We learned so much more in this book! Reasons I thought Katharine survived the ravine are completely wrong and there is so much more to the island then I originally understood. There are also several characters who do things so out of character that it is a real shock. I want to say that this one is just a bit more dynamic than the first one and thankfully there isn’t as much Jules/Joseph drama.

I have to say I am still rooting for Arsinoe in this one, although both of the other sisters have grown on me at least a little. I hated Mirabella’s character in the first book and I still don’t find her super interesting in this one, but at least I didn’t mind reading her chapters. I do really like Billy as a character and the whole Billy/Arsinoe ship. And even Jules’ plot-line gained a bit more momentum.

Ultimately, I thought Blake really added a lot to the series in this one. I liked the world building in the first one but I think she fleshes it out even more in One Dark Throne. I like where the series is heading and am interested to see how the story plays out. This one gets 3.5 stars from me.

That’s all for now!

-M-

 

Tower of Dawn

Tower of Dawn by Sarah J. Maas is technically the 6th book in the Throne of Glass series, although this one follows Chaol and Nesryn as they travel to the southern continent of Antica.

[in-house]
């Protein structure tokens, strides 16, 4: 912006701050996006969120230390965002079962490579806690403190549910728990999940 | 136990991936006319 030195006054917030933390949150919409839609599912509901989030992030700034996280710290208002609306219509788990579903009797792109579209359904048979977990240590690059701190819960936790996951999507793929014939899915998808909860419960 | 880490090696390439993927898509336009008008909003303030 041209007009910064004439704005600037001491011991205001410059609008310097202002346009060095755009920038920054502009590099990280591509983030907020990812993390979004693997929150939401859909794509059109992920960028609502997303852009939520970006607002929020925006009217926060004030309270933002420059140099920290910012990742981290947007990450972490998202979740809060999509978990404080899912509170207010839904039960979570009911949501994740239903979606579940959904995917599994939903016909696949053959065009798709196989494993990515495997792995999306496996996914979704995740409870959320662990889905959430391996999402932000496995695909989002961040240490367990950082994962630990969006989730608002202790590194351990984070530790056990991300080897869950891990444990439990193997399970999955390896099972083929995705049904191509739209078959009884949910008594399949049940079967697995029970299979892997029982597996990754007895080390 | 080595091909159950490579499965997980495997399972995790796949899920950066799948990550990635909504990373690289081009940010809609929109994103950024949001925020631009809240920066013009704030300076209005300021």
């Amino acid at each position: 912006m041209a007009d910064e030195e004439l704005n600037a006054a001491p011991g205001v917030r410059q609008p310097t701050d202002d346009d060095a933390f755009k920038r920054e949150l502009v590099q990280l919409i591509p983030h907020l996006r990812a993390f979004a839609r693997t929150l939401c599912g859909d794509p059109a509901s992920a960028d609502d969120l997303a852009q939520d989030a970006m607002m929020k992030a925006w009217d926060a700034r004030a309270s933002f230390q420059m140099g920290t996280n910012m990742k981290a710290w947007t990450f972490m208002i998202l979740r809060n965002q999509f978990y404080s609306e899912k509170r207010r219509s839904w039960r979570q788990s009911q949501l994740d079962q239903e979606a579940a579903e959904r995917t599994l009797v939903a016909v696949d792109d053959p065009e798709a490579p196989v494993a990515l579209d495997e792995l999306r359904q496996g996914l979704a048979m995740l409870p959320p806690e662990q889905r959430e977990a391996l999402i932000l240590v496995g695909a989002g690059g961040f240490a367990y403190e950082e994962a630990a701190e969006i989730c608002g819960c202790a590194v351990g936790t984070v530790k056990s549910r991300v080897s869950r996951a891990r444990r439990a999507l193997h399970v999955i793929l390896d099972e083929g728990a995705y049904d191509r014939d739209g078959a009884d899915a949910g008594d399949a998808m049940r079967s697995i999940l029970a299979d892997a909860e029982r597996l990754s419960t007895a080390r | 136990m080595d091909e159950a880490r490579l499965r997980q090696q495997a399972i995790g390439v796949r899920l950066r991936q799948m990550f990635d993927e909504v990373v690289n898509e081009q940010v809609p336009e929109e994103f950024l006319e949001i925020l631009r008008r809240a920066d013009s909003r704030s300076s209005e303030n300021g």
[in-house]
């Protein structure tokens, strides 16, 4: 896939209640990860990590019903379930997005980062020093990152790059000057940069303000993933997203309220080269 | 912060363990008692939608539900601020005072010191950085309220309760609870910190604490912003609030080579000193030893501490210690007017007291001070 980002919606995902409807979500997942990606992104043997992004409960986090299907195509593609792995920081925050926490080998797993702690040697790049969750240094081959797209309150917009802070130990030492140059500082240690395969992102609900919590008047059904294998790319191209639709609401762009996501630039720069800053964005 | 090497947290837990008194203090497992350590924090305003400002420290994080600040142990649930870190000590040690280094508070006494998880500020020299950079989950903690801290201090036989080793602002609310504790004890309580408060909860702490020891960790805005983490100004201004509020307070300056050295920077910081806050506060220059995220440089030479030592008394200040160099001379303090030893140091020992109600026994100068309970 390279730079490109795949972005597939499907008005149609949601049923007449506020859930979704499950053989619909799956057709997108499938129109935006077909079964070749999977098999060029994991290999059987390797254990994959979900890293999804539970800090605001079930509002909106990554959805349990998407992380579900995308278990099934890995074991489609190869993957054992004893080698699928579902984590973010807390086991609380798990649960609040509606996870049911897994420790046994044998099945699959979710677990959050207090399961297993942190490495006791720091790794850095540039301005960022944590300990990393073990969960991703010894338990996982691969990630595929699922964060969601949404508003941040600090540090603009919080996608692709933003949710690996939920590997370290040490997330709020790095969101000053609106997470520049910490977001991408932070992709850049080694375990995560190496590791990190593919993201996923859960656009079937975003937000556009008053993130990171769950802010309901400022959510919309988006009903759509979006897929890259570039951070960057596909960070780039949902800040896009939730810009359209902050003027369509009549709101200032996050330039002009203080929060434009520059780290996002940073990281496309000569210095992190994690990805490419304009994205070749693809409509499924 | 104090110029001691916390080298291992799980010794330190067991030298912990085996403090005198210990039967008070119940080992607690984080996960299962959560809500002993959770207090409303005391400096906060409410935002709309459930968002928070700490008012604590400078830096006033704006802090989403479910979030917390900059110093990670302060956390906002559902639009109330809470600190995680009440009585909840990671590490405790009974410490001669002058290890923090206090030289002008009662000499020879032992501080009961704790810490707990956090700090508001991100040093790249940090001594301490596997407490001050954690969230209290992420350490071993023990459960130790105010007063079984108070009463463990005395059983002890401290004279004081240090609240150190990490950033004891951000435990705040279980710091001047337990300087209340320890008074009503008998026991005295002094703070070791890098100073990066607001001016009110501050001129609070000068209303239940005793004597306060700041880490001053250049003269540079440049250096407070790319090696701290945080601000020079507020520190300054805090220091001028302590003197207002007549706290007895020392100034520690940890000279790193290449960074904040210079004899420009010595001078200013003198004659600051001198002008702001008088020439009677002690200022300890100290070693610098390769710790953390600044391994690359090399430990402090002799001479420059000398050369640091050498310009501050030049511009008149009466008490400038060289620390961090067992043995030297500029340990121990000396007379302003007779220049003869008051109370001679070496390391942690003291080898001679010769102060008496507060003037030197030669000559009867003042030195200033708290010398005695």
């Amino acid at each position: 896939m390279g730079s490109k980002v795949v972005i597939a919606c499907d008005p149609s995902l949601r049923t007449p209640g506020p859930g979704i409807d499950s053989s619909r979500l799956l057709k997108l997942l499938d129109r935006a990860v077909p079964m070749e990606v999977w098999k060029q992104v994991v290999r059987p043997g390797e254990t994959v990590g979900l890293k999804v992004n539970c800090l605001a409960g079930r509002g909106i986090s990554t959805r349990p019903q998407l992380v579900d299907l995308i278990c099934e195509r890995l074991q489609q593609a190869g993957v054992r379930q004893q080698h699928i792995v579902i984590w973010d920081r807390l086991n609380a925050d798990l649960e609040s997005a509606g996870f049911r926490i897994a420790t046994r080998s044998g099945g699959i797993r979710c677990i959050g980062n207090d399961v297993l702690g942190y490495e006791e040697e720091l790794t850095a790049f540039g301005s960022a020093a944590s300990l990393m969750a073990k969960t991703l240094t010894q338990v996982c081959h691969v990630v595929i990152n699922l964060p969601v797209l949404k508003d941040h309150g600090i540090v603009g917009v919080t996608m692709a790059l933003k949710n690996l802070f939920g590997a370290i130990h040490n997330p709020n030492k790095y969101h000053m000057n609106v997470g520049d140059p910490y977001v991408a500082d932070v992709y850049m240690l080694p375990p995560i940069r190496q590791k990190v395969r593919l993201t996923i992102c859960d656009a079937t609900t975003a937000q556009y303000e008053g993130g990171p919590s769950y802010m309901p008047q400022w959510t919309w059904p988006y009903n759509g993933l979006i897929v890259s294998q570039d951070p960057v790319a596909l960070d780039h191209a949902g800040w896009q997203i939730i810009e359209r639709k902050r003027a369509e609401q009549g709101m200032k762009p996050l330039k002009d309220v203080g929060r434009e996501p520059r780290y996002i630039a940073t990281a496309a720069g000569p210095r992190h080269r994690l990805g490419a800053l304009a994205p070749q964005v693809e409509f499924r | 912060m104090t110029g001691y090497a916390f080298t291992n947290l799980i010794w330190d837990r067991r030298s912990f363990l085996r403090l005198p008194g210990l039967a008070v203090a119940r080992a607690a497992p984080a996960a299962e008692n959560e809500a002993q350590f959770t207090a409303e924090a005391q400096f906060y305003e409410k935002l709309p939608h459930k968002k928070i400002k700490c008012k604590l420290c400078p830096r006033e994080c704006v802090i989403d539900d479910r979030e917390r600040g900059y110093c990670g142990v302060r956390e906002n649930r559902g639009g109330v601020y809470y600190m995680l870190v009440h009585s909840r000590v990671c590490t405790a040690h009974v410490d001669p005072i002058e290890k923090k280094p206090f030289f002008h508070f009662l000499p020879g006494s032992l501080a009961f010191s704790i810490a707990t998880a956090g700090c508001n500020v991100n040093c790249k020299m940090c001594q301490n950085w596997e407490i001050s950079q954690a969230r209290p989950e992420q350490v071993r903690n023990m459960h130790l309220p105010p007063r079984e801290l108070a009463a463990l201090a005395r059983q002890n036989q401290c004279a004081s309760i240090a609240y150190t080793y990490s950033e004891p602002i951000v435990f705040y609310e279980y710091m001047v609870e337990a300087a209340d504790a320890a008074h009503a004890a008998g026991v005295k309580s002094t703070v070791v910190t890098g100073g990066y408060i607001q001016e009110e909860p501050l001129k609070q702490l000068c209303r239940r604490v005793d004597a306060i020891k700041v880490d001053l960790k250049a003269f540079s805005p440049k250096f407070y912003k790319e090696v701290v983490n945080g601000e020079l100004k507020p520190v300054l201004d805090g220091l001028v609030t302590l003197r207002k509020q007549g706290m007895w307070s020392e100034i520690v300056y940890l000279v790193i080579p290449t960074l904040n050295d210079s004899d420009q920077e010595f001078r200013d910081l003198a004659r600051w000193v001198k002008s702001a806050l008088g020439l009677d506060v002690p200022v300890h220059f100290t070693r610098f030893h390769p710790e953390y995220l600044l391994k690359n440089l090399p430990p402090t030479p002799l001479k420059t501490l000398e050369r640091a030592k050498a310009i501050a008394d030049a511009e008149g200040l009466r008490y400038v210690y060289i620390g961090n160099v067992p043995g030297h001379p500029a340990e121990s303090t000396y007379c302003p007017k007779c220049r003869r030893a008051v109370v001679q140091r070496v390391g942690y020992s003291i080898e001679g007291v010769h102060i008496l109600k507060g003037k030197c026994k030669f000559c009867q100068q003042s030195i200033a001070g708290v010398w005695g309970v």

We pick up this story as Chaol and Nesryn leave their ship and enter Antica’s mighty court. Their purpose in Antica is twofold–to find allies for Aelin and Dorian in the war against Morath and to gain the help of the renown healers of the Torre Cesme to heal Chaol’s shattered spine.

Chaol’s spirit has been shattered along with his ability to walk. Dependent on Nesryn and others, Chaol’s anger and despair often get the best of him. When a young healer arrives, with baggage of her own, Chaol finds himself at her mercy, a position he doesn’t necessarily mind.

Nesryn on the other-hand is awed by Antica, finally feeling a sense of belonging she never felt in Rifthold. While Chaol works with the healer and attempts to glean allies from the court, Nesryn searches for her own answers and finds an unlikely ally in one of Antica’s princes.

Can Chaol and Nesryn get what they need before it is too late? And what will it cost them in return?

I honestly had no intention of picking this one up when it was just going to be a novella. I’ve never really been team Chaol, although I do like Nesryn as a character. But once I found out that the book had been expanded and you really had to read it before the last book comes out next year, well I had to pick it up. And for those of you hesitant to read this one, yes, you will need to read it if you want to be in on all the details for the final book; there is some very vital information revealed in this one that had only been hinted at previously.

For me, this book was pretty slow. It primarily revolves around the relationship building between Chaol and Yrene, the very long healing process, and the politics of the Antica court. I did find the whole sibling rivalry of choosing an heir interesting but other than that the Chaol and Yrene chapters were basically toned down Maas romance.

Nesryn’s chapters on the other-hand were much more interesting and faster paced. I liked this subplot of hers and we actually get a lot of relevant information that will help Aelin and her crew in book 7.